Handyman HotHotder Giveaway on the Kitchen Corners blog!

Hello everyone. One of the coolest things for me about having a shop on Etsy over the last few months has been the exposure I get to all kinds of cool people with other interesting endeavors underway. Like Damaris and her awesome food blog, Kitchen Corners.

I am teaming up with her next week to give away one of the esteemed gentlemen HotHolders featured on my Etsy shop and represented by the group pictured here on the left.

Want to win the giveaway?

Here's how:

Just go to my etsy shop, browse the HotHolders, choose your favorite tool-belt-wearing, hard-hat-donning, work-boot-sporting ideal kitchen helper (I know you can't always see these handsome accessories, but you can tell these guys apart from the other shirtless retro beach boys by the building plans in the background).

Then go to the Kitchen Corners blog and leave a comment by midnight of Tuesday July 22nd telling which is your favorite gent. A winner will be chosen at random. I just listed several more HotHolders featuring Steve, Tommy, Larson, Oscar and Chad so there are many sweeties to choose from. Have fun!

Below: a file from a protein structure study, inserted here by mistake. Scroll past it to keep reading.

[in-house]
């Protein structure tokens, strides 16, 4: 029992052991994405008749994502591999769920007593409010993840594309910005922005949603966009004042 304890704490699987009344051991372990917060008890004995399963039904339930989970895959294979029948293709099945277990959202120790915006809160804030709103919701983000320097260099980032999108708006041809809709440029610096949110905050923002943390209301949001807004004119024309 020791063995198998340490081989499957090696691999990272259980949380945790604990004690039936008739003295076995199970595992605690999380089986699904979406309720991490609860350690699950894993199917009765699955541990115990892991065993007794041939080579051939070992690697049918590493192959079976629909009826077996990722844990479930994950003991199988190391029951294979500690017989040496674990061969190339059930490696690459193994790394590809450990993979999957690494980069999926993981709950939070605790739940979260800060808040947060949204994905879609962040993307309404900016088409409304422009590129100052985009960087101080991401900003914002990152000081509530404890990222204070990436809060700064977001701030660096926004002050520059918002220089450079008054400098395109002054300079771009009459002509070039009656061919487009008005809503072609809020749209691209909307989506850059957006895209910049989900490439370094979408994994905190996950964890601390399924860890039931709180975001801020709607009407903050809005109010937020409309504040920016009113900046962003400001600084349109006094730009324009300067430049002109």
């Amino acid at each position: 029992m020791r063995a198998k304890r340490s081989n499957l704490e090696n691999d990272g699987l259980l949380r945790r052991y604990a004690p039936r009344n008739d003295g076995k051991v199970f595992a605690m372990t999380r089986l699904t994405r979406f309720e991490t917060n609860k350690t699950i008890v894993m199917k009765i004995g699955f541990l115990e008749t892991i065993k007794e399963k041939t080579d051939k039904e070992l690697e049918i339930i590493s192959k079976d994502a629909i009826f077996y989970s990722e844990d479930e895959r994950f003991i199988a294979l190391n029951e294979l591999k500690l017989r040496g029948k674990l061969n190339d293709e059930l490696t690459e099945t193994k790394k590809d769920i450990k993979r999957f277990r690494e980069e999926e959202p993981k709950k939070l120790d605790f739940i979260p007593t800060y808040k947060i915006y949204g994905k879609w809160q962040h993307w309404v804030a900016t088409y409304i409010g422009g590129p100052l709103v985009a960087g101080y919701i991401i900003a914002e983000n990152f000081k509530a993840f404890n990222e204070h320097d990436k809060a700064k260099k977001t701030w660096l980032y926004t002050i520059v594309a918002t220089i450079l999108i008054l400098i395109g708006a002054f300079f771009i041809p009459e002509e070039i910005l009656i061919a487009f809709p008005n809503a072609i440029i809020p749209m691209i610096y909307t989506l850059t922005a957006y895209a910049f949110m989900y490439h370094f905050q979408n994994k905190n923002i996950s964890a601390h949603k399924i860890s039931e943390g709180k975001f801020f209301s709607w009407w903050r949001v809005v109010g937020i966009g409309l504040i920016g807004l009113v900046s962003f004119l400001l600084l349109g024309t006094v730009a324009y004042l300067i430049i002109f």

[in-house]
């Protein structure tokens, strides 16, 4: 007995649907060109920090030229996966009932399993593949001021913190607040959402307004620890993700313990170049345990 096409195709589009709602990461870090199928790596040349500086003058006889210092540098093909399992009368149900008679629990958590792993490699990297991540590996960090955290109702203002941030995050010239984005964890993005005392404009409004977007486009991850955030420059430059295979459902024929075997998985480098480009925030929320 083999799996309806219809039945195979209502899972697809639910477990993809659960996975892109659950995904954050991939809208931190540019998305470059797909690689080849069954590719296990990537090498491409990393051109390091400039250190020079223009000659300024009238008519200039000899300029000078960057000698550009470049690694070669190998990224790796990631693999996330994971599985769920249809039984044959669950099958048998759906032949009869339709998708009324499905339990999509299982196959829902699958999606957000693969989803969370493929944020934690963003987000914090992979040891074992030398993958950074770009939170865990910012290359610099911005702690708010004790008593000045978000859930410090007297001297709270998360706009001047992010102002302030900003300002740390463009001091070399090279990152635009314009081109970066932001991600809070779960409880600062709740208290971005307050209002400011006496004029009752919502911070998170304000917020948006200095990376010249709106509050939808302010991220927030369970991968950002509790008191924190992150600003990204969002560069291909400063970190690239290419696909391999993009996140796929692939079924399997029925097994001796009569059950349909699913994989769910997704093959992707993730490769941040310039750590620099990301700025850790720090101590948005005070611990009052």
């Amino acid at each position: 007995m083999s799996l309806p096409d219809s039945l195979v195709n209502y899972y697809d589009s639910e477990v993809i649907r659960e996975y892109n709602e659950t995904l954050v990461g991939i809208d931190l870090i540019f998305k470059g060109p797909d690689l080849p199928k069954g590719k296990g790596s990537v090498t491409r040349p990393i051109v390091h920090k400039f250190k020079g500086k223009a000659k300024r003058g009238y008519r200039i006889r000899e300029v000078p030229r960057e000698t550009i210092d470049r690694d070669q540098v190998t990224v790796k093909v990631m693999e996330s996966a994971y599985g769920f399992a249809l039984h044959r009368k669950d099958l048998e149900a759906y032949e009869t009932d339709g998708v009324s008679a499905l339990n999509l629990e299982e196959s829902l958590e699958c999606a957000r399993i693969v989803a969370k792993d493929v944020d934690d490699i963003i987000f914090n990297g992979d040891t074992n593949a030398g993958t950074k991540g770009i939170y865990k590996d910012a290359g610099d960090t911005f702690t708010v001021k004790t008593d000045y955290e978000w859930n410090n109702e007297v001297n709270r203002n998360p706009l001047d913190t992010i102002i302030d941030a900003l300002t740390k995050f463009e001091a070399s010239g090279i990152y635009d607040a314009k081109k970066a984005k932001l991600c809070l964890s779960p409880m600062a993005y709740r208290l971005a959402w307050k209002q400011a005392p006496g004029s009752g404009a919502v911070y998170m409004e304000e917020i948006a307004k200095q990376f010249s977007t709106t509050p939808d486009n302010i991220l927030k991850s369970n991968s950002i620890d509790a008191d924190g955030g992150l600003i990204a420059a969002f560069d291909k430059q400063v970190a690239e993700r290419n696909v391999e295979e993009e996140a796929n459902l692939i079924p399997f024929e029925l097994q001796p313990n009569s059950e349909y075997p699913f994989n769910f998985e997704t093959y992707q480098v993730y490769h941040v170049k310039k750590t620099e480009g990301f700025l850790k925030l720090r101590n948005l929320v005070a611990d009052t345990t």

Monday, June 30, 2008

It's been a while. Things get so busy for me in the summer, and unfortunately it's not with swimming and gardening dates. I don't have my production flow down. After almost 2 years I still feel very new at this. I spend a lot of time throughout the year doing research, getting marketing opportunities and materials together, etc., etc... And now my outdoor vending season is about to begin on July 6th (at the Norwich Farmer's Market) and I need new inventory!

I've been really inspired and recently started making clothespin bags in a new design. The construction is simpler but I'm very happy with how they look. Also on the docket are "Laundry Day Aprons" based on a traditional design I saw in The Apron Book by Ellen Anne Geisel: the whole front is one large pocket for holding clothespins. I've been using one I bought from a competitor (for research purposes, but actually I'm a total fan of hers: and it's a great aid at the clothesline. I'm hoping the societal change in attitudes about energy/fuel conservation will have more folks inspired to hang out their laundry this summer. Nothing makes a task more pleasant than using beautiful tools. That's where I come in - aiming to increase your domestic bliss. My signature hostess aprons trimmed with shirt collars will have a few new twists later in the season, too. Stay Tuned!